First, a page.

Patterson believes her parental involvement and the “grace of God” kept her sons, in particular, from becoming statistics on the streets.
“She’s always been a strong woman,” Jeff said. “She’s always been independent. She’s not afraid of anything.”
32 Churches in United Congregations of Metro East
10 Grandchildren of the Rev. Norma Patterson
While a graduate student, Patterson taught at SIUE. Then she worked as a middle-school language arts teacher for 16 years, became a St. Louis school administrator and moved to Florissant, Mo.
By the early 2000s, Patterson was living comfortably in the suburbs, with a new car, a nice home and money to travel to places such as Hawaii.
“But (that) was not enough, and the Lord was letting me know,” she said. “He said, ‘Go back and help those people where you came from.’”
Patterson began ministering with her brother, the Rev. Christopher Edwards, founder of Good Shepherd. He returned to the U.S. Army as a chaplain after 9/11, and she attended Eden Theological Seminary for three years to become a United Church of Christ pastor.
“That’s quite a journey, isn’t it?” she asked. “It was driven by a sense of obligation, responsibility and duty, not just to the people in this congregation, but to God.”
Prayer and candor
Patterson was sitting on a comfy couch in her church office, where she counsels people on everything from domestic abuse to financial problems. Diplomas and awards line a wall. A painting of a black Madonna and child sits on an easel.
Good Shepherd is a community haven for some. A grassy field, once used as a city dump, separates the church from a residential neighborhood with its share of crime. Bars cover doors and windows.
On this evening, two police cars were parked next to a basketball court where black youths were shooting hoops.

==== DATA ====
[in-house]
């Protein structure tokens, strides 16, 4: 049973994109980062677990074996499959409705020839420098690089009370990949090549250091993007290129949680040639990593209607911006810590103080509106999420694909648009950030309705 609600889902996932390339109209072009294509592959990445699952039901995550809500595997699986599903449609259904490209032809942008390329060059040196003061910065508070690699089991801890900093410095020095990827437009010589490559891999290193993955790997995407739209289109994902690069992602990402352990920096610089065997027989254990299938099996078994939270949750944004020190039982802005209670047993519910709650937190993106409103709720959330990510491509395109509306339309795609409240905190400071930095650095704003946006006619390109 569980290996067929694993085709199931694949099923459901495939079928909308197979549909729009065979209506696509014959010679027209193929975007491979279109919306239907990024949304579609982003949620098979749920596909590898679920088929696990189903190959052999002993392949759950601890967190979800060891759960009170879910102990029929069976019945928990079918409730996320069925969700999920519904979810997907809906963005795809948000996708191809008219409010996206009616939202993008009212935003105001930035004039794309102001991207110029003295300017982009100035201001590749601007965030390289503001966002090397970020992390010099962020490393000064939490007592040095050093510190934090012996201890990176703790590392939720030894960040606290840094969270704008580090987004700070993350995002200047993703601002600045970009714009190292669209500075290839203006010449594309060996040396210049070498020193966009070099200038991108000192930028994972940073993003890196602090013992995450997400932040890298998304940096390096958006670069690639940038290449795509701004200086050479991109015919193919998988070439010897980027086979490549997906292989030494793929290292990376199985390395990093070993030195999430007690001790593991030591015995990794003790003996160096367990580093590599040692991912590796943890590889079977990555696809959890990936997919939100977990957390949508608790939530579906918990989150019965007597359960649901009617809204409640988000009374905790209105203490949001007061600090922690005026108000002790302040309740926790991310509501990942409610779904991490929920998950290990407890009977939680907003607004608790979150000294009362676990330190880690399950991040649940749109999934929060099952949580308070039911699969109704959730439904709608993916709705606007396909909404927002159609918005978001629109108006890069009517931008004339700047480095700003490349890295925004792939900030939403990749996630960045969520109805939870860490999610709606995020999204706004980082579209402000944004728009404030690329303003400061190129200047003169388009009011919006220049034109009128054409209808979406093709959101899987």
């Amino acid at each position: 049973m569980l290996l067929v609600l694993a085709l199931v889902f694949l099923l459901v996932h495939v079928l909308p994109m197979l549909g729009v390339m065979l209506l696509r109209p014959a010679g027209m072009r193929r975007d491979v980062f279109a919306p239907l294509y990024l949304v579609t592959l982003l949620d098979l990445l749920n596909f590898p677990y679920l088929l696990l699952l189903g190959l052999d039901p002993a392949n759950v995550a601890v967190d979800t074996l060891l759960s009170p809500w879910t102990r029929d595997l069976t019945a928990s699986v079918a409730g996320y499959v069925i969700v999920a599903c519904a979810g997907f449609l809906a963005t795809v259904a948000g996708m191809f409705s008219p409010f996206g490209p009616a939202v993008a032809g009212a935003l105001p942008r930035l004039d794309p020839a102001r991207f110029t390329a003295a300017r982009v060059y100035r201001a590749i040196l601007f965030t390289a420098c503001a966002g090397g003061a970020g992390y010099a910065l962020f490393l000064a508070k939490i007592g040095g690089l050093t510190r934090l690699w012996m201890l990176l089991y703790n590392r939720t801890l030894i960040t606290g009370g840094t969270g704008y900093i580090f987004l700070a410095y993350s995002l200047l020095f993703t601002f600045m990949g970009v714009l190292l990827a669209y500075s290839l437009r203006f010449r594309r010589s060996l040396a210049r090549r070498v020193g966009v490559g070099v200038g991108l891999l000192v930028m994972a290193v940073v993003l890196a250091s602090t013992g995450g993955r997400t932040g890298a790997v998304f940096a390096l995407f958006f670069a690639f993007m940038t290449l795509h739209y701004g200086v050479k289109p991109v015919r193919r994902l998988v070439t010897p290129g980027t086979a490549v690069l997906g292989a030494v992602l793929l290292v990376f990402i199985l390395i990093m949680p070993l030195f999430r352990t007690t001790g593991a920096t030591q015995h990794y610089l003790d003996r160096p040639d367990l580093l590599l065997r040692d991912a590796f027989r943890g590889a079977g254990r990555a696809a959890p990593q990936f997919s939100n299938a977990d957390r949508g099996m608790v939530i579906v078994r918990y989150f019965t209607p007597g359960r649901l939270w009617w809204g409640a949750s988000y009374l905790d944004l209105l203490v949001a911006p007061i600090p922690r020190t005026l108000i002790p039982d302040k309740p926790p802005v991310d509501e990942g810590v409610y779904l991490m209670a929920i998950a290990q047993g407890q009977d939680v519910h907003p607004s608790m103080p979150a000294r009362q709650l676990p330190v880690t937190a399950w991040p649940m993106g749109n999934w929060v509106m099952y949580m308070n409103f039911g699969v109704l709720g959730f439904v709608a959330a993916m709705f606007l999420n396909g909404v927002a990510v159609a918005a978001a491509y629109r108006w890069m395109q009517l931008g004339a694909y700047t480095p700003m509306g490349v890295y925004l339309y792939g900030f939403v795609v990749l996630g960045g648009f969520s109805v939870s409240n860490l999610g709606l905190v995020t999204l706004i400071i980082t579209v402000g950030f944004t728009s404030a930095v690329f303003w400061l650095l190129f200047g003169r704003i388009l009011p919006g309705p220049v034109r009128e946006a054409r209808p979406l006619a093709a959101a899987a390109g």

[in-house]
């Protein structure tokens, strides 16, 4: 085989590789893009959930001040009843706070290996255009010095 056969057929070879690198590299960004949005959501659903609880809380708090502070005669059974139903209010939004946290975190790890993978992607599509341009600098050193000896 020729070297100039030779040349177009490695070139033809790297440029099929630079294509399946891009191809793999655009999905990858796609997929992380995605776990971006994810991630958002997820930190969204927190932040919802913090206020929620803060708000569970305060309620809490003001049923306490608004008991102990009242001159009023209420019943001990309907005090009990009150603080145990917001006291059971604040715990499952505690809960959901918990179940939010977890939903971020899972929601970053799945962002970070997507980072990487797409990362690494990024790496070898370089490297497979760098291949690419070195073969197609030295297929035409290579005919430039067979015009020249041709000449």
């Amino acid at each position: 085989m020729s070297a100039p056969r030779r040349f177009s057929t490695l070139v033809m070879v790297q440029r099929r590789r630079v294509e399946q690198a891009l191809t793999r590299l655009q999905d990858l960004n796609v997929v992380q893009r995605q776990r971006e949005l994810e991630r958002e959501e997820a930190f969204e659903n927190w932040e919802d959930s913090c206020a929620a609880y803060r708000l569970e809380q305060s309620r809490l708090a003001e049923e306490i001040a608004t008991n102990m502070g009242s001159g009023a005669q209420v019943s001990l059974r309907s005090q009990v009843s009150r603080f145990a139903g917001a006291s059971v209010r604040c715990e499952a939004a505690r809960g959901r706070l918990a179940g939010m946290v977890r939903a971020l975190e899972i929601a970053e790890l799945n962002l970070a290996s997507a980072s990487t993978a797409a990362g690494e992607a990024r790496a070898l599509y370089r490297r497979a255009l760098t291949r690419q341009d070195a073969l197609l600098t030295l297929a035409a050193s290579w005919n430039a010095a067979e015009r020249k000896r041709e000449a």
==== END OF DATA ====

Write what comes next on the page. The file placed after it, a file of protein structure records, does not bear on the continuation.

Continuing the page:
“That’s for security,” Patterson said. “They would turn that basketball court into a drug-distribution center if it weren’t for them.”
Good Shepherd joined United Congregations of Metro East in 2011 and helped create an East St. Louis Cluster. (The group also has clusters in Alton, Granite City and O’Fallon and is developing one in Edwardsville-Glen Carbon.)
Patterson had distributed food and clothing to poor people, but she knew it would take political activism to bring jobs to East St. Louis, and that it would be easier to get the attention of public officials with a coalition.
“As a citizen, as an individual, you can’t just walk into these places and talk to the people who run them,” she said.
Patterson stands at only 5-foot-1 with curly auburn bangs and a bun, and glasses with rhinestone temples. Supporters like her frank and fearless approach to social issues, as well as her down-to-earth personality.
One of former UCME Director Ken Aud’s favorite stories involves a Springfield meeting with Ann Schneider, who had just been appointed director of the Illinois Department of Transportation. Patterson took her hand and prayed for her success before grilling her about minority hiring.
“I just see (Norma) as a woman with a spiritual grounding and a heart for justice,” said Aud, 69, of Granite City.
Aud still serves as on the UCME executive committee. His church, First Presbyterian, helped persuade Granite City to join the Illinois Cool Cities program, reducing greenhouse gas emissions.
Patterson retired from education in 2007, moved back to Illinois and now lives in Fairview Heights with her daughter’s family. She has 10 grandchildren.
Good Shepherd is a family affair. Brother David Edwards serves as associate minister, sister Charlotte Lee teaches Bible studies, sister Kathy Jones is finance manager and son Jeff takes care of church maintenance.
“I’m here to help people go where they need to go,” Patterson said. “I don’t need to go anywhere. I’ve lived my life. But I recognize that some people need help to open some of the doors that are closed.
“They need jobs. They need training. They need to be able to feed their families and have some dignity. That comes much later. After you’ve eaten and paid your bills, then you start feeling good about yourself.”